Mark Webb wades into his second touchy-feely film of the year. “Gifted” proved to be an above average family drama that tugged at the heartstrings with moral superlatives. “The Only Living Boy in New York” includes every morally corrupt relational situation you could find on a daytime soap opera. Television-actor-turned-movie-star Callum Turner is the center of this ensemble cast, connecting each of the more well-recognized faces together. He moves around a vintage-looking modern New York City worrying about something he calls life. Of course, his life isn’t filled with work, responsibility or difficulty, his main concern is girlfriend, mistress and wealthy family drama. Jeff Bridges and Kate Beckinsale are far better than the sum of the entire film, elevating an otherwise familiar drama.
Thomas Webb (Turner) is in love with a girl named Mimi (Kiersey Clemons) with whom he has a drug fueled magical night with. She has a rocker boyfriend who is far more interesting than the impressionable, innocent Thomas. The younger Webb comes into the information that his father, Ethan (Brosnan), is having an affair with the beautiful Johanna (Beckinsale). Curious and distraught his dad would cheat on his fragile mother (Cynthia Nixon), he follows the mysterious woman, and the two also begin an affair. Thomas, now acting completely out of character, is being encouraged by a man living in his apartment building. The two talk over drinks and drugs, as the man (Bridges) pushes the boy into a new state of awareness.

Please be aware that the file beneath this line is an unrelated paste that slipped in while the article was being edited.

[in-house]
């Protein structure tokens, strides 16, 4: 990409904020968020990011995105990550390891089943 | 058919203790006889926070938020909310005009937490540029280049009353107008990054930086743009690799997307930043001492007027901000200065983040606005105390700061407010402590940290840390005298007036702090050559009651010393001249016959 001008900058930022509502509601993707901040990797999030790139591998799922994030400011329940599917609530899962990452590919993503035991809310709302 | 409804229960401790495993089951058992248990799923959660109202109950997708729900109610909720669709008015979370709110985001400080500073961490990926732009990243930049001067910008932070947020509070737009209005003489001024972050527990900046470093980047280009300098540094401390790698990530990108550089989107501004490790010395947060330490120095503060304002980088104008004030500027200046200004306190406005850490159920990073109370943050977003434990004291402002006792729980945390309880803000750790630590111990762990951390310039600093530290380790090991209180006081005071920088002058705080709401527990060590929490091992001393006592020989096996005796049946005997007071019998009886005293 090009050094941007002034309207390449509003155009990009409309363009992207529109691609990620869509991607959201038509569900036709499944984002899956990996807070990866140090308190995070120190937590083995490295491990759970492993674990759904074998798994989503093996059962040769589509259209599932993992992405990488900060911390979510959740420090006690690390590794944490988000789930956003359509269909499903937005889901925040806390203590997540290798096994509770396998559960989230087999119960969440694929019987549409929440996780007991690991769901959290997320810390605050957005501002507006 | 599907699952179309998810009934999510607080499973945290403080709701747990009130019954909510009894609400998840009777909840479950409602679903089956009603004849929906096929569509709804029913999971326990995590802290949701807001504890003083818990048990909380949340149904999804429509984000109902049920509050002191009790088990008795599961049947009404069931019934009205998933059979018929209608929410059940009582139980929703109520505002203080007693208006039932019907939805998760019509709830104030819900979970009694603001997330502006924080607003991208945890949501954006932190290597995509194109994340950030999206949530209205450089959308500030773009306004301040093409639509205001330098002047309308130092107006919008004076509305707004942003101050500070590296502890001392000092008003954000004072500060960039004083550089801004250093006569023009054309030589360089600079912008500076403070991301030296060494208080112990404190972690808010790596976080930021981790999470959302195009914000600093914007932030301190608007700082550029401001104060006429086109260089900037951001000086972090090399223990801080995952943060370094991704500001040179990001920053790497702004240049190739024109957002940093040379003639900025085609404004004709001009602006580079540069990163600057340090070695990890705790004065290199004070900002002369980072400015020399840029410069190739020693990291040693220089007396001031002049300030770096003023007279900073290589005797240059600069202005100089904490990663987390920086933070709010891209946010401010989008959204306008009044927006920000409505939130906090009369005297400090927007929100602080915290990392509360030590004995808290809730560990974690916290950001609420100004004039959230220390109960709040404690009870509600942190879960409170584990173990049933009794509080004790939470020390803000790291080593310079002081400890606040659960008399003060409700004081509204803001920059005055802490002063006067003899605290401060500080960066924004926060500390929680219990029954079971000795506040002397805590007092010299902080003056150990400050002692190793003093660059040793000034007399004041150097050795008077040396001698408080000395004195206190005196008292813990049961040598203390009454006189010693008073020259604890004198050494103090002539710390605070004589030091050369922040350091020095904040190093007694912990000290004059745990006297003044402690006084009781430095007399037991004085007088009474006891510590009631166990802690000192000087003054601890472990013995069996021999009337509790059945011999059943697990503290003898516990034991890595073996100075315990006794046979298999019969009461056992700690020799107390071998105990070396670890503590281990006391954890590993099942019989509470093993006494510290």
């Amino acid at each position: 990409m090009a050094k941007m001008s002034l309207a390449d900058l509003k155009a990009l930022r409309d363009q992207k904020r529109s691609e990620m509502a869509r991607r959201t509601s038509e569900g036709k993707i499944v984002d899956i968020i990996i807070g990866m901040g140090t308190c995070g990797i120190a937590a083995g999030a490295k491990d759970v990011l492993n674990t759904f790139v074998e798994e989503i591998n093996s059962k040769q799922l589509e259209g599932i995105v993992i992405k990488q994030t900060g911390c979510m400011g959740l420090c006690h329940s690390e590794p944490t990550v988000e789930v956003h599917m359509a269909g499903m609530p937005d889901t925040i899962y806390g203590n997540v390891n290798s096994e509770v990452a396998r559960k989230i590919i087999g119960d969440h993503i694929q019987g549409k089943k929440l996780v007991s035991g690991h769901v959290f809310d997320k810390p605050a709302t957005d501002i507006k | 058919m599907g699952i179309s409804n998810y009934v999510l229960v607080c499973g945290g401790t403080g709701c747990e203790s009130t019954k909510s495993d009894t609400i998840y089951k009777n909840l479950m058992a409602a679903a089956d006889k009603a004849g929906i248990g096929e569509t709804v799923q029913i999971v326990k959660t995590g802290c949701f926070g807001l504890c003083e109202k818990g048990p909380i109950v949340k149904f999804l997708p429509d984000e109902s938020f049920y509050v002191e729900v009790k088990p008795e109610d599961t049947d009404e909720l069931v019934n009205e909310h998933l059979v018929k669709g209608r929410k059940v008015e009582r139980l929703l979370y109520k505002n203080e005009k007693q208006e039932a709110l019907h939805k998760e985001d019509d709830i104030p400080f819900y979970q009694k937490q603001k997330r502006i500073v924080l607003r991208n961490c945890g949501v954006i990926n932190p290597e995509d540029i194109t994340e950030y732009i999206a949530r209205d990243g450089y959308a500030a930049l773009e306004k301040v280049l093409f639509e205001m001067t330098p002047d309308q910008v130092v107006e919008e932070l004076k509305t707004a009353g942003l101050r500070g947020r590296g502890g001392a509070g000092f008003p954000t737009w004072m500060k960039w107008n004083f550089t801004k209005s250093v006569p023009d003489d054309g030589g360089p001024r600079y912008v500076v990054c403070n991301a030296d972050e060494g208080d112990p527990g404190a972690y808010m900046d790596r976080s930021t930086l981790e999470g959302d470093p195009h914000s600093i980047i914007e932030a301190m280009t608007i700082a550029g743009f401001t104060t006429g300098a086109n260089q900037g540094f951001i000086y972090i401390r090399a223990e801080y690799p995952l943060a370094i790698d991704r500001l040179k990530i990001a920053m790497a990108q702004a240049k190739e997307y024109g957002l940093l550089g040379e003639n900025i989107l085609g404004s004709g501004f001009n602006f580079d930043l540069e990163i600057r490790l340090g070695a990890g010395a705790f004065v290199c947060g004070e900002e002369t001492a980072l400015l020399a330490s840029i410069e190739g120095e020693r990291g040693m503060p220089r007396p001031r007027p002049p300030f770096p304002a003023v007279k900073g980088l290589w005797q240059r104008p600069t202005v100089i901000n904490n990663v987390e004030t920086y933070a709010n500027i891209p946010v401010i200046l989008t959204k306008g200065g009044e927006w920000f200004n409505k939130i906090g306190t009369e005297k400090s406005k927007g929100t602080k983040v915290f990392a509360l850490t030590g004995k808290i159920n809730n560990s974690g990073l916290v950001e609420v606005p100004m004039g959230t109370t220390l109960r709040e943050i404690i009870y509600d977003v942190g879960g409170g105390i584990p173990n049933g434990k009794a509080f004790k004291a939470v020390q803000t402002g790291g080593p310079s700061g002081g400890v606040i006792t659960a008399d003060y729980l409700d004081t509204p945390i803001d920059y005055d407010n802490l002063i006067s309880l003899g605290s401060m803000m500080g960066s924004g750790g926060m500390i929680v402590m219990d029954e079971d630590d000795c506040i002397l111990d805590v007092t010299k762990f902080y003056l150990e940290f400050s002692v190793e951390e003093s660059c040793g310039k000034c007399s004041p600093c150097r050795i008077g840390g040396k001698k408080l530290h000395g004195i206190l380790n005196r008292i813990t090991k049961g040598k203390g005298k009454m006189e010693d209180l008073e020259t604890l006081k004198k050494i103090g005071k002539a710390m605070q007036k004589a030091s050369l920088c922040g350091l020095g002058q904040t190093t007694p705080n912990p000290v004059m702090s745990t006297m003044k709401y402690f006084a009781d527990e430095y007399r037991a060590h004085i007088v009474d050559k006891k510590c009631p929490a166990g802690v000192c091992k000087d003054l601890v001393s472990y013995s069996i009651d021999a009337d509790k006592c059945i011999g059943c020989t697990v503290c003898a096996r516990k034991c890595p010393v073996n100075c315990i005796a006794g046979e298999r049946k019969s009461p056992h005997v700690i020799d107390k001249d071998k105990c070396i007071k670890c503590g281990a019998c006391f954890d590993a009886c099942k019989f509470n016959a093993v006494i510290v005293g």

“The Only Living Boy in New York” rarely feels like a script exploring reality, as much as it feels like someone withdrew characters from a seedy novel and humanized them. Of course, Thomas, Johanna and even Mimi are more caricature than character. Bridges does Bridges, he’s sort of Brooklyn slum, formerly suave, extension of The Dude in this, but with much better hair. The Oscar winner also narrates much of the first half of the story, until his character becomes embedded with the others, no longer an outside voice. “The Only Living Boy in New York” is a citified resemblance of another Bridges tawdry drama, “The Door in the Floor,” where people were having sex with those they shouldn’t be. Still, every moment the gruff actor and that iconic voice is on screen, the movie is better for it.
Beckinsale (“Love & Friendship”) is more than just the babe in this role. She surprisingly disappears into a role about a beautiful woman, which is no easy feat being a beautiful woman. The older she gets, the more refined and better actress. The performances only momentarily distract the viewer from the nonsense this story is peddling. Everything that is messy and dysfunctional is too easily cured with a happy ending. These isn’t a single character’s happiness to root for, because they all cross some imaginary line and never seek any redemption. It’s not a love story, just a story, where love is difficult and messy.
Final thought — Bridges and Beckinsale elevate this sophisticated soap opera to a nearly salvageable level.